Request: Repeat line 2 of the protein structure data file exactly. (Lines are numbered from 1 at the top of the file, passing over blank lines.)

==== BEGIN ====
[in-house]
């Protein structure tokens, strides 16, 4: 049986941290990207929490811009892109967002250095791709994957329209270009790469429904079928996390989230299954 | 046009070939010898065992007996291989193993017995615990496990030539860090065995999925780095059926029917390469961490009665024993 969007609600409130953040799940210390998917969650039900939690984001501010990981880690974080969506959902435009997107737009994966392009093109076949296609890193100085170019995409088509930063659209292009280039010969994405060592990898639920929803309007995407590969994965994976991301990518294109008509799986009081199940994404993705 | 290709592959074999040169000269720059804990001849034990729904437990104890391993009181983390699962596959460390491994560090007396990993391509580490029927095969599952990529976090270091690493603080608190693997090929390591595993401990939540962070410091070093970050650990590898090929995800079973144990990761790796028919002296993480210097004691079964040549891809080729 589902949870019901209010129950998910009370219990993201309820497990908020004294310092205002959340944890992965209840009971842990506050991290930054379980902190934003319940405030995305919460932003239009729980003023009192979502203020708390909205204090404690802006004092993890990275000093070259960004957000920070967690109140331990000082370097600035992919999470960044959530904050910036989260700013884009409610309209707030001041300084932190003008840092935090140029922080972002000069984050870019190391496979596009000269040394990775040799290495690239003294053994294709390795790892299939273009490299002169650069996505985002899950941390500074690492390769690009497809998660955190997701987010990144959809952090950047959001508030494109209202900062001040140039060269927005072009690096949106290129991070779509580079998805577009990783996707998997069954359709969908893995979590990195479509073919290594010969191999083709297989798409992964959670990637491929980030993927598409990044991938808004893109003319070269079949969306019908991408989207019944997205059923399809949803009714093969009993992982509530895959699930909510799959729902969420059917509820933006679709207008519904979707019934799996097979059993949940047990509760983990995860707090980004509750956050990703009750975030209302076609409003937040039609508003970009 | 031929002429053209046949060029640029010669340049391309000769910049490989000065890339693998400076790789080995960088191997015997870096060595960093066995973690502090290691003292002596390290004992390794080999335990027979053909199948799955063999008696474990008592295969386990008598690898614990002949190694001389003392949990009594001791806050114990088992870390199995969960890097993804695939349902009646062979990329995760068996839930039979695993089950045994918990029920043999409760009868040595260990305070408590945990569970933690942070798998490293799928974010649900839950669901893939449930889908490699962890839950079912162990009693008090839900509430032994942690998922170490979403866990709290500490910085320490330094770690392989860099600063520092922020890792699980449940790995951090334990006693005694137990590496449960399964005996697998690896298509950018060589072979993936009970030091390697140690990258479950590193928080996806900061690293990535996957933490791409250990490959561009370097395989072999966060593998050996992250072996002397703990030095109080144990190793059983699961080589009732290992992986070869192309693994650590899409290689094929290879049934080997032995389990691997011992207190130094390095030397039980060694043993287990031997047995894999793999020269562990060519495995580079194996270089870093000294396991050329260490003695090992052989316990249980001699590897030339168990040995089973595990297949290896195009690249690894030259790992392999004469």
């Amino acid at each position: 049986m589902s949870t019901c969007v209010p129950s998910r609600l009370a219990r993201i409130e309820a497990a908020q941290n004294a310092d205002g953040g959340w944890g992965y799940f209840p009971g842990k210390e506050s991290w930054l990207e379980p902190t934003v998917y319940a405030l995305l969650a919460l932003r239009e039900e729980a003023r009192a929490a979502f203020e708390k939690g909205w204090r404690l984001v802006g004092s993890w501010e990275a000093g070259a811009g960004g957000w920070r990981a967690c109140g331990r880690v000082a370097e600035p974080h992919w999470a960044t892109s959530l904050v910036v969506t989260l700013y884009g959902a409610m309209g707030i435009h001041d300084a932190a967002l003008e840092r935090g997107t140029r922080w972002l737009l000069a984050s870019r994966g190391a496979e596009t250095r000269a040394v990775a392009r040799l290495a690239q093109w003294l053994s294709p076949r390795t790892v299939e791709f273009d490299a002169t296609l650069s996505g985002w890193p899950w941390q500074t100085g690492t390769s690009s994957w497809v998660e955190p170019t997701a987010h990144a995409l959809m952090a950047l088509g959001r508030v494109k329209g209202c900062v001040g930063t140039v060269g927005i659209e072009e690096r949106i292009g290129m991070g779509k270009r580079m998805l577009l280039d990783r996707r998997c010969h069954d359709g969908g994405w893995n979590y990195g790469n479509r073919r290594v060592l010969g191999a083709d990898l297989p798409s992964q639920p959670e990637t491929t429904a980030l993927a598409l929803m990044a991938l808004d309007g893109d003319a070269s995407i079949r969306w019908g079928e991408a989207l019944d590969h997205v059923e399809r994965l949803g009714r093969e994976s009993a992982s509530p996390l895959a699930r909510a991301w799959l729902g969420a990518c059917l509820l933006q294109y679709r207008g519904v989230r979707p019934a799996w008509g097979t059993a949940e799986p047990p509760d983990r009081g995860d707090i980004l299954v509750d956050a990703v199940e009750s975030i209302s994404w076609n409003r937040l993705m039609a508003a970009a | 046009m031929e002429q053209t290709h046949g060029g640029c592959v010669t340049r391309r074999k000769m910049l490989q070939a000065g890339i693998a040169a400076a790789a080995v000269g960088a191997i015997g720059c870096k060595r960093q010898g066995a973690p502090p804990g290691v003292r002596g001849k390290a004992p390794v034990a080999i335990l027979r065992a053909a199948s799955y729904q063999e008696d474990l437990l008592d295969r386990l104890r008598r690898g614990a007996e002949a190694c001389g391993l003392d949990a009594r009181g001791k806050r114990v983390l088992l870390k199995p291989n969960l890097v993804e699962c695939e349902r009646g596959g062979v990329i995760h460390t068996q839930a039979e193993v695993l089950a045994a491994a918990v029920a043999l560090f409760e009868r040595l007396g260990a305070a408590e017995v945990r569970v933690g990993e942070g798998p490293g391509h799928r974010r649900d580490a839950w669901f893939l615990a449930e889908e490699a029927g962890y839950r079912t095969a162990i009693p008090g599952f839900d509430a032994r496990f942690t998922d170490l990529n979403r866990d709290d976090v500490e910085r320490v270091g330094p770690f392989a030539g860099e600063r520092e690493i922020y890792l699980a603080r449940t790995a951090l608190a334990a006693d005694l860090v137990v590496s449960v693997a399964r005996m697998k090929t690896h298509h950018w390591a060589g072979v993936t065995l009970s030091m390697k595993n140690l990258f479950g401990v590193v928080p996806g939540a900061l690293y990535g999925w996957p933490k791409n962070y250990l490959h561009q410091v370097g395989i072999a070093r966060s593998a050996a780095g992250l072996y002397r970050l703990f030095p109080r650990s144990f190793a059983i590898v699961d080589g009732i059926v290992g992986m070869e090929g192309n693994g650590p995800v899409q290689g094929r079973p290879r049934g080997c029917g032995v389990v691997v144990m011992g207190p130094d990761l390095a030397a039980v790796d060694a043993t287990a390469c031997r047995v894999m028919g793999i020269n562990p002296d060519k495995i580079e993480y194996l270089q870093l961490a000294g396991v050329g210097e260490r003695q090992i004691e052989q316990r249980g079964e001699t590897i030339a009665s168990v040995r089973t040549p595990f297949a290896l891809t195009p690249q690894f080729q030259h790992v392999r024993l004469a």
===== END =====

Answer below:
């Protein structure tokens, strides 16, 4: 049986941290990207929490811009892109967002250095791709994957329209270009790469429904079928996390989230299954 | 046009070939010898065992007996291989193993017995615990496990030539860090065995999925780095059926029917390469961490009665024993 969007609600409130953040799940210390998917969650039900939690984001501010990981880690974080969506959902435009997107737009994966392009093109076949296609890193100085170019995409088509930063659209292009280039010969994405060592990898639920929803309007995407590969994965994976991301990518294109008509799986009081199940994404993705 | 290709592959074999040169000269720059804990001849034990729904437990104890391993009181983390699962596959460390491994560090007396990993391509580490029927095969599952990529976090270091690493603080608190693997090929390591595993401990939540962070410091070093970050650990590898090929995800079973144990990761790796028919002296993480210097004691079964040549891809080729 589902949870019901209010129950998910009370219990993201309820497990908020004294310092205002959340944890992965209840009971842990506050991290930054379980902190934003319940405030995305919460932003239009729980003023009192979502203020708390909205204090404690802006004092993890990275000093070259960004957000920070967690109140331990000082370097600035992919999470960044959530904050910036989260700013884009409610309209707030001041300084932190003008840092935090140029922080972002000069984050870019190391496979596009000269040394990775040799290495690239003294053994294709390795790892299939273009490299002169650069996505985002899950941390500074690492390769690009497809998660955190997701987010990144959809952090950047959001508030494109209202900062001040140039060269927005072009690096949106290129991070779509580079998805577009990783996707998997069954359709969908893995979590990195479509073919290594010969191999083709297989798409992964959670990637491929980030993927598409990044991938808004893109003319070269079949969306019908991408989207019944997205059923399809949803009714093969009993992982509530895959699930909510799959729902969420059917509820933006679709207008519904979707019934799996097979059993949940047990509760983990995860707090980004509750956050990703009750975030209302076609409003937040039609508003970009 | 031929002429053209046949060029640029010669340049391309000769910049490989000065890339693998400076790789080995960088191997015997870096060595960093066995973690502090290691003292002596390290004992390794080999335990027979053909199948799955063999008696474990008592295969386990008598690898614990002949190694001389003392949990009594001791806050114990088992870390199995969960890097993804695939349902009646062979990329995760068996839930039979695993089950045994918990029920043999409760009868040595260990305070408590945990569970933690942070798998490293799928974010649900839950669901893939449930889908490699962890839950079912162990009693008090839900509430032994942690998922170490979403866990709290500490910085320490330094770690392989860099600063520092922020890792699980449940790995951090334990006693005694137990590496449960399964005996697998690896298509950018060589072979993936009970030091390697140690990258479950590193928080996806900061690293990535996957933490791409250990490959561009370097395989072999966060593998050996992250072996002397703990030095109080144990190793059983699961080589009732290992992986070869192309693994650590899409290689094929290879049934080997032995389990691997011992207190130094390095030397039980060694043993287990031997047995894999793999020269562990060519495995580079194996270089870093000294396991050329260490003695090992052989316990249980001699590897030339168990040995089973595990297949290896195009690249690894030259790992392999004469």